MASSIVE DATA PROCESSING (THE GOOGLE WAY ) 27/04/2015. Fundamentals of Distributed Systems. Inside Google circa 2015 7/04/05 Fundamentals of Distributed Systems CC5- PROCESAMIENTO MASIVO DE DATOS OTOÑO 05 Lecture 4: DFS & MapReduce I Aidan Hogan aidhog@gmail.com Inside Google circa 997/98 MASSIVE DATA PROCESSING (THE

More information

A very short Intro to Hadoop

A very short Intro to Hadoop 4 Overview A very short Intro to Hadoop photo by: exfordy, flickr 5 How to Crunch a Petabyte? Lots of disks, spinning all the time Redundancy, since disks die Lots of CPU cores, working all the time Retry,

More information

Energy Efficient MapReduce

Energy Efficient MapReduce Energy Efficient MapReduce Motivation: Energy consumption is an important aspect of datacenters efficiency, the total power consumption in the united states has doubled from 2000 to 2005, representing

More information

http://www.wordle.net/

http://www.wordle.net/ Hadoop & MapReduce http://www.wordle.net/ http://www.wordle.net/ Hadoop is an open-source software framework (or platform) for Reliable + Scalable + Distributed Storage/Computational unit Failures completely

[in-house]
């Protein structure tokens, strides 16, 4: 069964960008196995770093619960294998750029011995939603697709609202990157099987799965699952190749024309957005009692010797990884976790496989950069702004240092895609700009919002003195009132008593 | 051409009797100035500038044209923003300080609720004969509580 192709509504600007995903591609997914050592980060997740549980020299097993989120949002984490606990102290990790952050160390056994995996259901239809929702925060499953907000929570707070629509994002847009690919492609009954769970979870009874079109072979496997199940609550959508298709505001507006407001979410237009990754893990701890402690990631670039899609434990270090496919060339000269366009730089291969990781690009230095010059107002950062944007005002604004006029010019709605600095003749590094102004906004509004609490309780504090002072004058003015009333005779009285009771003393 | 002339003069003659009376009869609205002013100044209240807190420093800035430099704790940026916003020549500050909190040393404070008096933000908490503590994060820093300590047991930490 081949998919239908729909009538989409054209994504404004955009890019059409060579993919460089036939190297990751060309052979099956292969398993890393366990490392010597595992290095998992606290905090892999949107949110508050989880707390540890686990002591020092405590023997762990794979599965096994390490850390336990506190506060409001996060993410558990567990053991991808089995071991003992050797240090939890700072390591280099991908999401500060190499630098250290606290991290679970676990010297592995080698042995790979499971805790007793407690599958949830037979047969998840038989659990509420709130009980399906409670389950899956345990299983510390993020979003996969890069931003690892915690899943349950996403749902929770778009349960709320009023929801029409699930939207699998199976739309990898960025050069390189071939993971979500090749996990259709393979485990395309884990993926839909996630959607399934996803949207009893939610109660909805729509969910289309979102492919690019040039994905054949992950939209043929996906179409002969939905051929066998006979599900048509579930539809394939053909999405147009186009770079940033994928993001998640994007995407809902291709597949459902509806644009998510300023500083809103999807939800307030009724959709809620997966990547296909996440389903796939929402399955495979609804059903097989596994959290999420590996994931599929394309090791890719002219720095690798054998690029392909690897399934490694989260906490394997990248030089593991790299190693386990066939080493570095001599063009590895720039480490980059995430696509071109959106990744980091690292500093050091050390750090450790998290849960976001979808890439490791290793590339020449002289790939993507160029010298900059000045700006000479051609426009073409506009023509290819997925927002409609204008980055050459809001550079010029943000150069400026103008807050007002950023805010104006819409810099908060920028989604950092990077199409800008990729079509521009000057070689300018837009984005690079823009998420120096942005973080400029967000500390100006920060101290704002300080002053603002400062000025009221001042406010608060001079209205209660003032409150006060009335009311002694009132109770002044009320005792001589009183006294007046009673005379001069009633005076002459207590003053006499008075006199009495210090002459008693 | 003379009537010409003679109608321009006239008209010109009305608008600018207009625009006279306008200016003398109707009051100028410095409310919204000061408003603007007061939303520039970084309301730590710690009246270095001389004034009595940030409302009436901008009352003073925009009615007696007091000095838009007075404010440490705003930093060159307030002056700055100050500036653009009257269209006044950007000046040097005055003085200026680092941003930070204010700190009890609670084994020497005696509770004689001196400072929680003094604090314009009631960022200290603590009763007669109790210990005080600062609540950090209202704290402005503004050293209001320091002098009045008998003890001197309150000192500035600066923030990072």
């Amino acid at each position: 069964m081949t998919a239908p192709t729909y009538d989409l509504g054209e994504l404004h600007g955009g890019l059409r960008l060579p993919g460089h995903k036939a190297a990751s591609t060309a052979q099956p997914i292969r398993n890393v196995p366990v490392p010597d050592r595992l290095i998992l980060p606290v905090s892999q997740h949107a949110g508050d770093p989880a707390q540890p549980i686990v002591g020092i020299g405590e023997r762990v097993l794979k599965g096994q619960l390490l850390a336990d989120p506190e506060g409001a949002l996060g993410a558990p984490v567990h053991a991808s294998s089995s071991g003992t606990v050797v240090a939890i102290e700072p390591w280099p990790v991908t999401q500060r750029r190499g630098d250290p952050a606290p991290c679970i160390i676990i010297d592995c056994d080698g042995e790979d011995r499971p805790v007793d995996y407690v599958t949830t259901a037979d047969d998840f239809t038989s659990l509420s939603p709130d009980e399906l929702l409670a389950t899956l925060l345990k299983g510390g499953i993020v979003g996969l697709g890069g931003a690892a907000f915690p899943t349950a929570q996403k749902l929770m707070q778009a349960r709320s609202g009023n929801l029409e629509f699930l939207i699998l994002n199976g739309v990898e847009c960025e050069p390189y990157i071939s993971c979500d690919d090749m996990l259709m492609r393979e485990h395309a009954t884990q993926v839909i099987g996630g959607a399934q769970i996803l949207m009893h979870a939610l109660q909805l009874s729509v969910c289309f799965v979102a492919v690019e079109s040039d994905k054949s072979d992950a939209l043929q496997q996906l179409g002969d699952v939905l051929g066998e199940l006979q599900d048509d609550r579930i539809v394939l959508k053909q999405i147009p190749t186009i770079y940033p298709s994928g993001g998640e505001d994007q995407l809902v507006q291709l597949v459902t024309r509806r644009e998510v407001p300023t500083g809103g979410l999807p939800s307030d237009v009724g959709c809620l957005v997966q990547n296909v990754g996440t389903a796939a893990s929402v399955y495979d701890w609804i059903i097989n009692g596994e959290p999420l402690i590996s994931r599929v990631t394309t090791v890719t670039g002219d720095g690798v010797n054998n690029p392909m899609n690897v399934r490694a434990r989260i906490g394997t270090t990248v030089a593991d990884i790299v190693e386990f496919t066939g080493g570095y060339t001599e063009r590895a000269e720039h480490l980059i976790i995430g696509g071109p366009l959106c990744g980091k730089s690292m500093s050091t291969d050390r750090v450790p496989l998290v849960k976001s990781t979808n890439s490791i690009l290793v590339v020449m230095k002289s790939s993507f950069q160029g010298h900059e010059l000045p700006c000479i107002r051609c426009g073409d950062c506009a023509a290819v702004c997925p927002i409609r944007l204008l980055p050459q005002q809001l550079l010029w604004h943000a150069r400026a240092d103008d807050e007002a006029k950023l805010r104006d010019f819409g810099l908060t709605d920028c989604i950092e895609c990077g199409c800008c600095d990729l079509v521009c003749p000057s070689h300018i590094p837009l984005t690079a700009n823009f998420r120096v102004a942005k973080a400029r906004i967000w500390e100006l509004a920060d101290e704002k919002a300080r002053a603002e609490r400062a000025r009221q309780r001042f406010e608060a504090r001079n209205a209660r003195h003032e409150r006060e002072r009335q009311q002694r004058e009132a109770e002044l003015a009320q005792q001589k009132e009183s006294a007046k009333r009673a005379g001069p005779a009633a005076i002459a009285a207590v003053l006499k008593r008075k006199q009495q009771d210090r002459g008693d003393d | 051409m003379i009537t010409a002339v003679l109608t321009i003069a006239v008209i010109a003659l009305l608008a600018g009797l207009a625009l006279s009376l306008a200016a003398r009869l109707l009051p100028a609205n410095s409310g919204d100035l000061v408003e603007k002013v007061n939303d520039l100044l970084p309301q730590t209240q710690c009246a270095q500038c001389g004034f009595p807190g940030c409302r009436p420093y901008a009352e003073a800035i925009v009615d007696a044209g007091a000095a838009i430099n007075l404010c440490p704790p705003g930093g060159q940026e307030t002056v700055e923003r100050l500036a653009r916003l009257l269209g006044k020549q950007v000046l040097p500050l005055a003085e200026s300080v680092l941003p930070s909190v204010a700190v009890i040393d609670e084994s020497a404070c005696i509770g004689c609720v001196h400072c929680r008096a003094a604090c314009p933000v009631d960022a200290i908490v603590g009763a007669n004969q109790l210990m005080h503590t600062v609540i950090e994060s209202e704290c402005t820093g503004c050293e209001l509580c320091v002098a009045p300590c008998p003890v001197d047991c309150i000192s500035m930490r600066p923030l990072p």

More information

NoSQL and Hadoop Technologies On Oracle Cloud

NoSQL and Hadoop Technologies On Oracle Cloud NoSQL and Hadoop Technologies On Oracle Cloud Vatika Sharma 1, Meenu Dave 2 1 M.Tech. Scholar, Department of CSE, Jagan Nath University, Jaipur, India 2 Assistant Professor, Department of CSE, Jagan Nath

More information

Cloudera Certified Developer for Apache Hadoop

Cloudera Certified Developer for Apache Hadoop Cloudera CCD-333 Cloudera Certified Developer for Apache Hadoop Version: 5.6 QUESTION NO: 1 Cloudera CCD-333 Exam What is a SequenceFile? A. A SequenceFile contains a binary encoding of an arbitrary number

More information